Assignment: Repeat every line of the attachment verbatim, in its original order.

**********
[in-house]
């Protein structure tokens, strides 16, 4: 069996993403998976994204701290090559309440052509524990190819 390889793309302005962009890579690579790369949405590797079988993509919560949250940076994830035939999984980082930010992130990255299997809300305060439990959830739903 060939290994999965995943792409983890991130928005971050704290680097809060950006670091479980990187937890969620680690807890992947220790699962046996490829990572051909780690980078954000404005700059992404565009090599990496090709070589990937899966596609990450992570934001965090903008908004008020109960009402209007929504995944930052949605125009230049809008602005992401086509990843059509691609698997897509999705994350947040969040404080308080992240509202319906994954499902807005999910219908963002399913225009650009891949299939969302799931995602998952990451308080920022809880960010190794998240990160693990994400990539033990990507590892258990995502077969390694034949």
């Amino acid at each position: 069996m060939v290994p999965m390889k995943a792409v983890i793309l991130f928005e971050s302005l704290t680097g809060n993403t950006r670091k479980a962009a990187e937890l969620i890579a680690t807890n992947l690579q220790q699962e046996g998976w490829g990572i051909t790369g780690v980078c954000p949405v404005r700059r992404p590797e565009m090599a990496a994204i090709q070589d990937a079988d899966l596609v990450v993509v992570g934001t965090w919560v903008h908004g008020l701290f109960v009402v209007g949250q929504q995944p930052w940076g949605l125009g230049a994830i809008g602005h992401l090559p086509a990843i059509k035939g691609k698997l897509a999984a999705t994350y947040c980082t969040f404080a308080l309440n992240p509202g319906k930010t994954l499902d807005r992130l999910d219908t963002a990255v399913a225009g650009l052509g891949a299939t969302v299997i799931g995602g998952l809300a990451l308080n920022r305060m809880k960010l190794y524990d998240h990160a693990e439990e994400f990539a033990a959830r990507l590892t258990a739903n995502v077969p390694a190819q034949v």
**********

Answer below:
[in-house]
């Protein structure tokens, strides 16, 4: 069996993403998976994204701290090559309440052509524990190819 390889793309302005962009890579690579790369949405590797079988993509919560949250940076994830035939999984980082930010992130990255299997809300305060439990959830739903 060939290994999965995943792409983890991130928005971050704290680097809060950006670091479980990187937890969620680690807890992947220790699962046996490829990572051909780690980078954000404005700059992404565009090599990496090709070589990937899966596609990450992570934001965090903008908004008020109960009402209007929504995944930052949605125009230049809008602005992401086509990843059509691609698997897509999705994350947040969040404080308080992240509202319906994954499902807005999910219908963002399913225009650009891949299939969302799931995602998952990451308080920022809880960010190794998240990160693990994400990539033990990507590892258990995502077969390694034949």
């Amino acid at each position: 069996m060939v290994p999965m390889k995943a792409v983890i793309l991130f928005e971050s302005l704290t680097g809060n993403t950006r670091k479980a962009a990187e937890l969620i890579a680690t807890n992947l690579q220790q699962e046996g998976w490829g990572i051909t790369g780690v980078c954000p949405v404005r700059r992404p590797e565009m090599a990496a994204i090709q070589d990937a079988d899966l596609v990450v993509v992570g934001t965090w919560v903008h908004g008020l701290f109960v009402v209007g949250q929504q995944p930052w940076g949605l125009g230049a994830i809008g602005h992401l090559p086509a990843i059509k035939g691609k698997l897509a999984a999705t994350y947040c980082t969040f404080a308080l309440n992240p509202g319906k930010t994954l499902d807005r992130l999910d219908t963002a990255v399913a225009g650009l052509g891949a299939t969302v299997i799931g995602g998952l809300a990451l308080n920022r305060m809880k960010l190794y524990d998240h990160a693990e439990e994400f990539a033990a959830r990507l590892t258990a739903n995502v077969p390694a190819q034949v």